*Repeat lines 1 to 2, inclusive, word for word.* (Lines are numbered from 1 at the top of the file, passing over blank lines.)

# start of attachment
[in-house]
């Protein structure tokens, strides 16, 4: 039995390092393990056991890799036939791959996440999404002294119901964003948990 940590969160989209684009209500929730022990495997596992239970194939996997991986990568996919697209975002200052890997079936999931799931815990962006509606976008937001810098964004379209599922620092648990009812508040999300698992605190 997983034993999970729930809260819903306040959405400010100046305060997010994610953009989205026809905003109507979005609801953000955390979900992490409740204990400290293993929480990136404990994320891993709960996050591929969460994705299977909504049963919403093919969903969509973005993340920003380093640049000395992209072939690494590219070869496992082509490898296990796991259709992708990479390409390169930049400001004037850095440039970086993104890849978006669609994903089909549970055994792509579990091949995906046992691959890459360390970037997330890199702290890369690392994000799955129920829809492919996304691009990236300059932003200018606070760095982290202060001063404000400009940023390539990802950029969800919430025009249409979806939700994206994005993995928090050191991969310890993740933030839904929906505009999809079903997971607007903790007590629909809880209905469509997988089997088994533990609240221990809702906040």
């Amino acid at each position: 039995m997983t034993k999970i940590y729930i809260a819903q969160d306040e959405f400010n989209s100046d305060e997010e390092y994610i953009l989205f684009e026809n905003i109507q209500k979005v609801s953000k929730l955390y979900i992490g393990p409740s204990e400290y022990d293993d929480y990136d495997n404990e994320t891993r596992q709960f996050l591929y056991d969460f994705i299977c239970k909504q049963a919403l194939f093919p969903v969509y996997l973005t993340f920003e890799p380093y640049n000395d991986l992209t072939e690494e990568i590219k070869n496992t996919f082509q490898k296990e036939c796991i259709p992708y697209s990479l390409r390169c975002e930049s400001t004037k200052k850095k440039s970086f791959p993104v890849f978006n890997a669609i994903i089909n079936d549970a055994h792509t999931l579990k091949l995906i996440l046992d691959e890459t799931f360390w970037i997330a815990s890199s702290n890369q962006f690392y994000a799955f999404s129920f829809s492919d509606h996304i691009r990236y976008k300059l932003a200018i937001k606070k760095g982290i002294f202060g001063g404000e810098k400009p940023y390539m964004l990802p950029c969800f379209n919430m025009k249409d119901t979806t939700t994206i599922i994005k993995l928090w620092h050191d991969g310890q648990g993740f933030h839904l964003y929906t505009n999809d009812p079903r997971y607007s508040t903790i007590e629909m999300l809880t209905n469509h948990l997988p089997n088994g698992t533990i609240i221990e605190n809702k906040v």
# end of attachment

[in-house]
């Protein structure tokens, strides 16, 4: 039995390092393990056991890799036939791959996440999404002294119901964003948990 940590969160989209684009209500929730022990495997596992239970194939996997991986990568996919697209975002200052890997079936999931799931815990962006509606976008937001810098964004379209599922620092648990009812508040999300698992605190 997983034993999970729930809260819903306040959405400010100046305060997010994610953009989205026809905003109507979005609801953000955390979900992490409740204990400290293993929480990136404990994320891993709960996050591929969460994705299977909504049963919403093919969903969509973005993340920003380093640049000395992209072939690494590219070869496992082509490898296990796991259709992708990479390409390169930049400001004037850095440039970086993104890849978006669609994903089909549970055994792509579990091949995906046992691959890459360390970037997330890199702290890369690392994000799955129920829809492919996304691009990236300059932003200018606070760095982290202060001063404000400009940023390539990802950029969800919430025009249409979806939700994206994005993995928090050191991969310890993740933030839904929906505009999809079903997971607007903790007590629909809880209905469509997988089997088994533990609240221990809702906040």